The nearly 100 images show some of the great libraries of the world, such as the reading room of the Bibliotheque Nationale in Paris, the Widener and Houghton libraries at Harvard University, the Bodleian Library at Oxford University, and the central reading room of the Library of Congress. But the photos of other libraries are just as fine. Among them, Griliches pictures the "tiniest library I’ve ever seen" at Pembroke, in Giles County, and the Emma Yates Memorial Library, in Tazewell County. Some images focus on details—the curve of a chair back, the ornate wooden feet of an old card catalog, a unique window. Others show people using libraries—bright faces of youngsters, the preoccupied look of a scholar, and the sharp eyes of the elderly. The saddest image is that of the bombed-out interior of the National and University Library of Bosnia and Herzegovina in Sarajevo, which Serbs destroyed with incendiary grenades about a year after Griliches photographed students walking down one of that library’s sun-swept stairways.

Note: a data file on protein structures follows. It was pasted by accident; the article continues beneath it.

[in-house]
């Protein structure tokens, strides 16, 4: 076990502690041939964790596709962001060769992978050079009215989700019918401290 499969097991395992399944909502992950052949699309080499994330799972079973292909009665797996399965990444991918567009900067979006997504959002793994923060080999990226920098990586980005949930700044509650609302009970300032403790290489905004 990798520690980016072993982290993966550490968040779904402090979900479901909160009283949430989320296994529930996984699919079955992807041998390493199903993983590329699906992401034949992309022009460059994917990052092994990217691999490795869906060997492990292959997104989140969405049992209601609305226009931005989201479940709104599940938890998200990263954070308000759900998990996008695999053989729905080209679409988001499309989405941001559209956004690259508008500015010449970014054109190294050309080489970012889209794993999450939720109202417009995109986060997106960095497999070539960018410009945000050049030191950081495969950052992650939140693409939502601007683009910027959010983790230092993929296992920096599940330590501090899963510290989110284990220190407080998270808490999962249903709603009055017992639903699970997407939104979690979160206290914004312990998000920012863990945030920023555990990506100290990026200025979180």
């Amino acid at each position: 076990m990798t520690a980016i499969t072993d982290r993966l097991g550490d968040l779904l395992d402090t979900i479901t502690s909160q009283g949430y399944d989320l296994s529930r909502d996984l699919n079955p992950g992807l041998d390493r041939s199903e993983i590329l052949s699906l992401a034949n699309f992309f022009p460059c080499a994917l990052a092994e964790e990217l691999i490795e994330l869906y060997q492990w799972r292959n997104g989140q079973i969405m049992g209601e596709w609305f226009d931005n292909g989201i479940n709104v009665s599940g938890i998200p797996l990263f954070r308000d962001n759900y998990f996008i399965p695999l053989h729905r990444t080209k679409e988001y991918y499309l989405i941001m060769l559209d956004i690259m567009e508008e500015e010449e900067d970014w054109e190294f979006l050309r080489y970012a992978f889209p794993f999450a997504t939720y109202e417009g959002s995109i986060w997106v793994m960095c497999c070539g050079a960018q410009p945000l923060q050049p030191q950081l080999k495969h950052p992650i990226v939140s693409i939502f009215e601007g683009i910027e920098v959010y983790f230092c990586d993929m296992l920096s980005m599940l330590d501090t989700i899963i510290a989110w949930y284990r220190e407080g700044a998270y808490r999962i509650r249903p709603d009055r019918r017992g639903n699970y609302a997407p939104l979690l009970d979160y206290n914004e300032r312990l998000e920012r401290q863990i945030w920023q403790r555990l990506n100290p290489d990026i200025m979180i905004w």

Each library image is accompanied by a paragraph explaining something of the circumstances behind the photograph. Griliches is a reader, too, and apt quotations from various authors also grace each photograph. The book is published in association with the Center for the Book at the Library of Congress, which John Y. Cole, its director, described in the pages of this journal last year. As an introduction, the book reprints an essay by Daniel J. Boorstin, former Librarian of Congress, that became the genesis of the Center for the Book. Entitled "A Design for an Anytime, Do-It-Yourself, Energy-Free Communication Device," his essay eloquently makes the case for books and for libraries. This is a volume that every librarian should have on hand for the bad days, because the words and the images ennoble the profession.

—Reviewed by John T. Kneebone